However, anyone who's succeeded in the professional world will tell you that setbacks are a normal part of the journey. Most successful people have faced rejection, made mistakes, and even failed dramatically before finding their path. The key is to see each experience as an opportunity to learn and grow, rather than as an "all-or-nothing" event that defines your worth.

In Politics: The "Good" or "Bad" Politician

Politics is often a hotbed of dichotomous thinking. How many times have you heard people say a politician is either "saving the country" or "ruining it," with no in-between? While it's natural to have strong opinions, this kind of extreme thinking can prevent us from seeing the full picture.

For instance, a politician might pass a policy you disagree with, leading you to label them as "bad." But what about their other actions? Maybe they've also passed laws that benefited your community or took a stand on issues you care about. Seeing politicians as entirely "good" or "bad" ignores the complexity of their role and the many factors that influence their decisions.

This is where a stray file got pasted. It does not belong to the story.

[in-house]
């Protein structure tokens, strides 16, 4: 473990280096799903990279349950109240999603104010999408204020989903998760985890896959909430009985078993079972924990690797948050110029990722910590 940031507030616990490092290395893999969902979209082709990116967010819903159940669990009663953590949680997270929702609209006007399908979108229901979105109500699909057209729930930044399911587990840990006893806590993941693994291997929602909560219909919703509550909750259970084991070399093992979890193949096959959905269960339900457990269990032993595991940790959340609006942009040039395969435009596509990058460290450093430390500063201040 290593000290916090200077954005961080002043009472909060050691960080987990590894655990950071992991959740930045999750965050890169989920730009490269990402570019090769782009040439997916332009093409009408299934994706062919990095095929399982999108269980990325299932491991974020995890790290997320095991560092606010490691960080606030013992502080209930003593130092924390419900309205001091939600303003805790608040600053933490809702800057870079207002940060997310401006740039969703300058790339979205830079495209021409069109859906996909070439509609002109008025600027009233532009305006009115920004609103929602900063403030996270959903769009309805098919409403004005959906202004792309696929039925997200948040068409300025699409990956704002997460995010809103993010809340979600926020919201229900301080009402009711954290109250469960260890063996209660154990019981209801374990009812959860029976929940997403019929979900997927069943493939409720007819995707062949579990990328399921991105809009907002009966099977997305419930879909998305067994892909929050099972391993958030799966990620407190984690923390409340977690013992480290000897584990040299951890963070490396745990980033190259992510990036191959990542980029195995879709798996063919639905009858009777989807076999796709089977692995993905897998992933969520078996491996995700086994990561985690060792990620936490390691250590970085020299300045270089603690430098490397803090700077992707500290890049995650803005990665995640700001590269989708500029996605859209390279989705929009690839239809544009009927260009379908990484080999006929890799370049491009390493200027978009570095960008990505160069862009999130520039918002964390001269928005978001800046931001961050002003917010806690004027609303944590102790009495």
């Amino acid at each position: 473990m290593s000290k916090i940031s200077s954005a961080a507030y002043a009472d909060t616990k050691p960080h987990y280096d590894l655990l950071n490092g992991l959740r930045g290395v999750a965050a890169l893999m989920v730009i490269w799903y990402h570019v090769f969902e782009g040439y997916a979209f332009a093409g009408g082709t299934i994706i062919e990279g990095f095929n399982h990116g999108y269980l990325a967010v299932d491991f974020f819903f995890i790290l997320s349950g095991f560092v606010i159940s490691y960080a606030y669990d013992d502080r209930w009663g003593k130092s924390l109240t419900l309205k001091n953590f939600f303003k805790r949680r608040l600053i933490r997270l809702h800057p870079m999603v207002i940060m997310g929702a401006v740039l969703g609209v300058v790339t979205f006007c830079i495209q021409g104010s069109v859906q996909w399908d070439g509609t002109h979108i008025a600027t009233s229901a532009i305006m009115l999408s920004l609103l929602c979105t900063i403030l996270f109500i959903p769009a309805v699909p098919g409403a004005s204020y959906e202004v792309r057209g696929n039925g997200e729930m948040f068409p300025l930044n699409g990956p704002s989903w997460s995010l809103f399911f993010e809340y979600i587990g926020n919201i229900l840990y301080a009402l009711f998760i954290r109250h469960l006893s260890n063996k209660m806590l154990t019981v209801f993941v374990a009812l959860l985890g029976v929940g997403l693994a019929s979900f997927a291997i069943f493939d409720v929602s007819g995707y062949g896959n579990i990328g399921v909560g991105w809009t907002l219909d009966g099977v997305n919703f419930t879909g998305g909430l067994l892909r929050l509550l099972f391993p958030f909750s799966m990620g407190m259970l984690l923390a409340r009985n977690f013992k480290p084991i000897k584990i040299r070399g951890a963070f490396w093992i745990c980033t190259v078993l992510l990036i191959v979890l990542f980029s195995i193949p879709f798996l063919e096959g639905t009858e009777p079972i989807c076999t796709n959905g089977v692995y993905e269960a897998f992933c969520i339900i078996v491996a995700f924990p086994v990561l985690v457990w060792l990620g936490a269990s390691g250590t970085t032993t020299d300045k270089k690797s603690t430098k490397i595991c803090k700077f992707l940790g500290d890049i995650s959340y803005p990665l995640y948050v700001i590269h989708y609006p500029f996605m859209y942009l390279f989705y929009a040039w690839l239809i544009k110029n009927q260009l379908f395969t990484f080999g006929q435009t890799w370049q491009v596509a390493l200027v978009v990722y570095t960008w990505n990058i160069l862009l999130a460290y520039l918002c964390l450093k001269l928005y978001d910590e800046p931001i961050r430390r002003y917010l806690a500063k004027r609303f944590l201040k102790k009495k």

In Schools: The "Smart" or "Dumb" Student

Schools are places where young minds are shaped, but they're also places where dichotomous thinking can thrive. Many students think they're either "smart" or "dumb" based on a single test score or a comment from a teacher. This kind of thinking can have long-term effects on self-esteem and future opportunities.

For example, getting a low grade on a math test might make a student think they're "bad at math." But does one test truly capture a person's ability or potential? Of course not! Maybe the student didn't understand that particular topic but excels in other areas of math.

Or perhaps they're great at other subjects and have different strengths. By avoiding all-or-nothing labels, we can better appreciate and nurture the diverse talents in our schools.

Parenting: The "Good" or "Bad" Parent

When it comes to parenting, it often feels like society has a scoreboard, tallying each parent’s successes and failures. Say you forgot one PTA meeting, and suddenly, you’re a “bad parent,” never mind that you’ve been to all your child's recitals, helped with homework, and managed family meals.

This form of dichotomous thinking not only overlooks the multifaceted nature of parenting but also adds unnecessary stress. Raising children is a marathon, not a sprint. It involves a combination of nurturing, discipline, and making inevitable mistakes that provide opportunities for growth.

The notion that one is either a good or bad parent based on isolated events hampers one’s ability to adapt and learn in the demanding role of a caregiver.